Germany: Consumers slightly less confident in December on worsening expectations for the German economy
November 27, 2015
In December, the mood among German consumers moderated for a fourth consecutive month, restrained by consumers’ worsening expectations on the economy because they are concerned that the current strong inflow of refugees might lead to a rise in unemployment. The forward-looking consumer confidence indicator published by the GfK Group inched down from November’s 9.4 points to 9.3 points in December, which was nevertheless slightly better than the 9.2 points that markets had expected. Consumer confidence has moderated in the past months since peaking at an over-13-year high in June.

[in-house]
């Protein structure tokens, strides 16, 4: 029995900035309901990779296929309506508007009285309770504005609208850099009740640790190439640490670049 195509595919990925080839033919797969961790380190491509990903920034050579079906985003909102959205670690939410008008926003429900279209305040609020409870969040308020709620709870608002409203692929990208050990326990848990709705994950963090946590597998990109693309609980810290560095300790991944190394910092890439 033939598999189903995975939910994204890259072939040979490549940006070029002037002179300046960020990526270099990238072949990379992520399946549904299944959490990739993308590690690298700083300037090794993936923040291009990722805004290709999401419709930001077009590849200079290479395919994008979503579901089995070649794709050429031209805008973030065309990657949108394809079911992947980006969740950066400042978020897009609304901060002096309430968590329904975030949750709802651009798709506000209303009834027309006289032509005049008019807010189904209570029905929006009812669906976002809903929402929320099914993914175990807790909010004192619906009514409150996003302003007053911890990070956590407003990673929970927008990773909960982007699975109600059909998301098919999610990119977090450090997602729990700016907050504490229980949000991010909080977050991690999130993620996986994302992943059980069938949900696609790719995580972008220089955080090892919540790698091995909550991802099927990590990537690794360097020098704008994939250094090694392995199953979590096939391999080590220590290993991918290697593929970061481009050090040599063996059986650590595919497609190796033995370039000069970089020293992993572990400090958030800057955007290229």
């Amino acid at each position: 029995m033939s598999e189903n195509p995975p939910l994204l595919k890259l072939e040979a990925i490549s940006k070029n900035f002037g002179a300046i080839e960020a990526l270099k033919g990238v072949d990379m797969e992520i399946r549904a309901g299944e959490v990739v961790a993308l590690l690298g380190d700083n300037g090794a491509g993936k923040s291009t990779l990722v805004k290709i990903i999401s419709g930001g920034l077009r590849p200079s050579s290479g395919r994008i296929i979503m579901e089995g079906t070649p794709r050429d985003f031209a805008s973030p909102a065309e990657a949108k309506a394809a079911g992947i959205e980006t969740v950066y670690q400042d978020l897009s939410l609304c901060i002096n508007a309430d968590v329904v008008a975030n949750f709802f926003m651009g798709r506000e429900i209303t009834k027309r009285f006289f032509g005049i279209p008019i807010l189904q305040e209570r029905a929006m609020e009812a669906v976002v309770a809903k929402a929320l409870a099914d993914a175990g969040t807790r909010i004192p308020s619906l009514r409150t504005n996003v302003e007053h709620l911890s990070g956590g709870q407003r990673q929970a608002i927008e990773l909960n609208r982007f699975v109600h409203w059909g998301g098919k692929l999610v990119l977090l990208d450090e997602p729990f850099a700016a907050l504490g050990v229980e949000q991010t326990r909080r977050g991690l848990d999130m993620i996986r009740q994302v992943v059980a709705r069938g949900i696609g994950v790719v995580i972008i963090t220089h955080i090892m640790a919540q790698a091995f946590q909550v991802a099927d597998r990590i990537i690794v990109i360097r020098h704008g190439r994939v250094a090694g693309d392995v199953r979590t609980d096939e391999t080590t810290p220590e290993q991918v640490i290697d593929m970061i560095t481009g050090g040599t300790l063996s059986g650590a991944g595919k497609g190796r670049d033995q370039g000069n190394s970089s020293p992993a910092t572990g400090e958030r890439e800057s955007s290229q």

In addition to the overall consumer confidence indicator, which estimates consumer sentiment in the coming month, the GfK elaborates on three sub-indicators, which refer to November. In November, households’ expectations for the overall economy continued to worsen: the index fell to the lowest level since January 2013 and rested in negative territory for a second consecutive month. GfK pointed out that households’ increasing fears about rising unemployment were the main driver of this deterioration, saying that, “consumers are expecting an increase in unemployment figures over the next few months. […] When asked about the specific reasons for the expected decline in the labor market, the majority of respondents were of the same opinion, with 69 percent of those assuming that unemployment figures will worsen in the next few months attributing this to the refugee crisis, and the steady high stream of asylum seekers.” Consumers’ income expectations fell compared to October, but still rested at a very high level. According to the GfK, this suggests that, “although consumers predict unemployment to rise, they still do not believe that they themselves will be affected by this, and are therefore not concerned about losing their jobs.” Finally, consumers’ willingness to buy rose slightly in November, following five months of decreases. In the GfK’s view, the fairly strong reading indicates that, the “propensity to consume is still very pronounced despite the economic uncertainty.”